Nevertheless, these self-help systems are mostly “passive information stores” requiring users to know what “ails” them and come up with relevant search terms or search strategies to find appropriate reference materials. This is a fundamental problem of search, data science, and information retrieval. It is also a fundamental problem in optimising choices in a multi-layered "option maze": the choices of lawyer and legal strategy, the likelihood of obtaining financial support (e.g. legal aid) are all interrelated.
Who are you helping, really?
You might start by focusing on a particular stakeholder group. For example, you might consider how a member of the general public could articulate his or her problems and what are their available means before engaging a lawyer. From the professional’s perspective, you might consider how the lawyer’s administrative and operational issues could be addressed. You might be helping non-profits or community organisations that connect the general public with pro bono and subsidised legal services.
You might have a “B2C” solution to address issues arising from the relationship between the lawyer and the client. You might have a solution focused on the relationship between the lawyer and a government agency, for example, where appointed lawyers are reporting on case management updates to the Legal Aid Department.
How to get help for your team (mentors and advisers)?
While the final solution to be submitted by your team should be your original work with any credit appropriately attributed, we do not expect you and your team members to all be experts in the field you are addressing. You are encouraged to seek help from mentors and advisers, whether they are legal, technology, and other specialists relevant to the Hackathon.
Before the competition, you are highly encouraged to find and speak with one or more subject matter experts with relevant practical experiences to learn about:
(a) the overall legal process;
(b) common documentation involved;
(b) evidentiary issues;
(c) the operational costs and workflows;
(d) timelines and timing / procedural issues;
(e) legal and operational risks; and
(f) other key stakeholders involved (e.g. banks and government agencies).
In addition to legal practitioners, senior clerks and paralegals in law firms, among others, are great resources and could offer practical guidance.
During the competition, we will provide mentors from a range of practice areas and specialisms relevant to the Hackathon for teams to consult with. They will be available around the competition venue for each team to speak with to gain a better understanding about relevant issues, and to discuss design ideas and practicality of potential solutions. However, we cannot guarantee that there will be sufficient numbers of mentors with experiences directly relevant to the area you would like to work in. We might notify ahead of time the backgrounds of the mentors, but you are advised to seek your own mentors to avoid disappointment.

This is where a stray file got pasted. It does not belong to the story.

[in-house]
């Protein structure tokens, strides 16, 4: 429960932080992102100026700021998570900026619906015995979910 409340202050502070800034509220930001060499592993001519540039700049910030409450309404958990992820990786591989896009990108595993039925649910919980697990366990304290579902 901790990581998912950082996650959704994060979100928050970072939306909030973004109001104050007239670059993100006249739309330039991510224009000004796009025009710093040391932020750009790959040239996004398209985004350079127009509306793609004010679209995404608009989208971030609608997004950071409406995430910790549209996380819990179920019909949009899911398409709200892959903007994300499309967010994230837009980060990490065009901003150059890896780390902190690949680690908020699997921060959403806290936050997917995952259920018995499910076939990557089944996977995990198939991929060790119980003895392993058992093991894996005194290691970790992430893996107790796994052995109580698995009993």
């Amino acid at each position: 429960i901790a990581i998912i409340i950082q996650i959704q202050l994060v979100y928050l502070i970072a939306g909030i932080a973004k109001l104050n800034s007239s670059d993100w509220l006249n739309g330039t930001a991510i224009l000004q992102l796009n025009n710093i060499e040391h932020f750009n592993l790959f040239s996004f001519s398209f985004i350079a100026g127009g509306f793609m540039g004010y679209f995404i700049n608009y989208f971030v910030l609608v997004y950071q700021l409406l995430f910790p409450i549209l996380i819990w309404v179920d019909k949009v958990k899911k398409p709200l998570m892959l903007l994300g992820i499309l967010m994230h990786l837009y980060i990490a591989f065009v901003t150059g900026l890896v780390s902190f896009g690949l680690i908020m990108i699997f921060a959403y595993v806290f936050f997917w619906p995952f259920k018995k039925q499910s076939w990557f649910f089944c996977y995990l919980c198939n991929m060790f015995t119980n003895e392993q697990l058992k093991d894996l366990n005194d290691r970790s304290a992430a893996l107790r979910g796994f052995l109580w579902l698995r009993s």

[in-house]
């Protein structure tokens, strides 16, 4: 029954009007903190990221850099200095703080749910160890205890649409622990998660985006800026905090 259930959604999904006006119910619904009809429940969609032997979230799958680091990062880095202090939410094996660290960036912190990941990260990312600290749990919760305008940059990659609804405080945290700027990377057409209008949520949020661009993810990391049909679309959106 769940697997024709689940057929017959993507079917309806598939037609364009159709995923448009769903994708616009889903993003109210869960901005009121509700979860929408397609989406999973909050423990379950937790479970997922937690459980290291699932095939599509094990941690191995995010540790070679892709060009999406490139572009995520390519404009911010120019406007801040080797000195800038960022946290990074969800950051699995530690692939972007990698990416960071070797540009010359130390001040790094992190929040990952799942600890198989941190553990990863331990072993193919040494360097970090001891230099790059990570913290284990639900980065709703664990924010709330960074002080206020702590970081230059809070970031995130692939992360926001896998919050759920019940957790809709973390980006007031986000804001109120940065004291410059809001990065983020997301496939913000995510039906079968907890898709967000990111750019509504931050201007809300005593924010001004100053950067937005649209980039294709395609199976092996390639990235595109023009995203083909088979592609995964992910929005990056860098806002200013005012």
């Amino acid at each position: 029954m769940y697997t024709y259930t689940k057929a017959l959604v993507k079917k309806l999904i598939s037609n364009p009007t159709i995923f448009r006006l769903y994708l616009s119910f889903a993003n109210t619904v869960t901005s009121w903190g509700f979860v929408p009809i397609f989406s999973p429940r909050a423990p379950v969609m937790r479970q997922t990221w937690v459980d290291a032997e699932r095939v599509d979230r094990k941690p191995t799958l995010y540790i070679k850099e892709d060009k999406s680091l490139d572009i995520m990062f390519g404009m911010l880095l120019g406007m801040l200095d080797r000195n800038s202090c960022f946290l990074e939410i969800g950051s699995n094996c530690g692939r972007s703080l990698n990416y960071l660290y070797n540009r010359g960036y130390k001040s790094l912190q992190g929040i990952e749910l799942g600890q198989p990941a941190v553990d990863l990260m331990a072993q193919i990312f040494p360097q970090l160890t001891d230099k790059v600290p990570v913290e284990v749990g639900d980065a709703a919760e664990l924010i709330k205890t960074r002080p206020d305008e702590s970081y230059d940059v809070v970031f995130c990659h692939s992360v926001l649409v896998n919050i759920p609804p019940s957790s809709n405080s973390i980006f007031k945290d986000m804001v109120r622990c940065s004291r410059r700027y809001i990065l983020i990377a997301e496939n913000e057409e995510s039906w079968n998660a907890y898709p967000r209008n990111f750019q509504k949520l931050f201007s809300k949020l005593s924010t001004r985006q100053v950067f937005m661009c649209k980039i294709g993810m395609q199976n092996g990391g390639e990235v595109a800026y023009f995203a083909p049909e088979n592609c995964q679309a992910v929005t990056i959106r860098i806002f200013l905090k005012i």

Why should your target users adopt your solution?
Before building out your solution, you should conduct a “reality test” on your idea and design to check if it would work “on paper” at least. Your test could be based on the following questions:
The user-friendliness of your solution, including the user interface and the overall workflow (i.e. what the user needs to input and what the user needs to do after the output). Your target users might be from all walks of life, and your solution should be intuitive.
Does your solution create an extra layer of operational burden and, if so, is it worth it for your target users to adopt the solution anyway? E.g. your solution only works with digitised documentation that is rendered searchable by optical character recognition.
Are you building a solution to address a problem that is suitable to the technology you are using? Even the latest technology in the market today can only address relatively simple, straightforward, and repeatable tasks arising from and related to legal practice. Legal analysis is still largely the preserve of lawyers.
Why should your target users prefer your solution instead of existing ones (if any)? And, what are the “switching costs” where your target users decide to change and adopt your solution?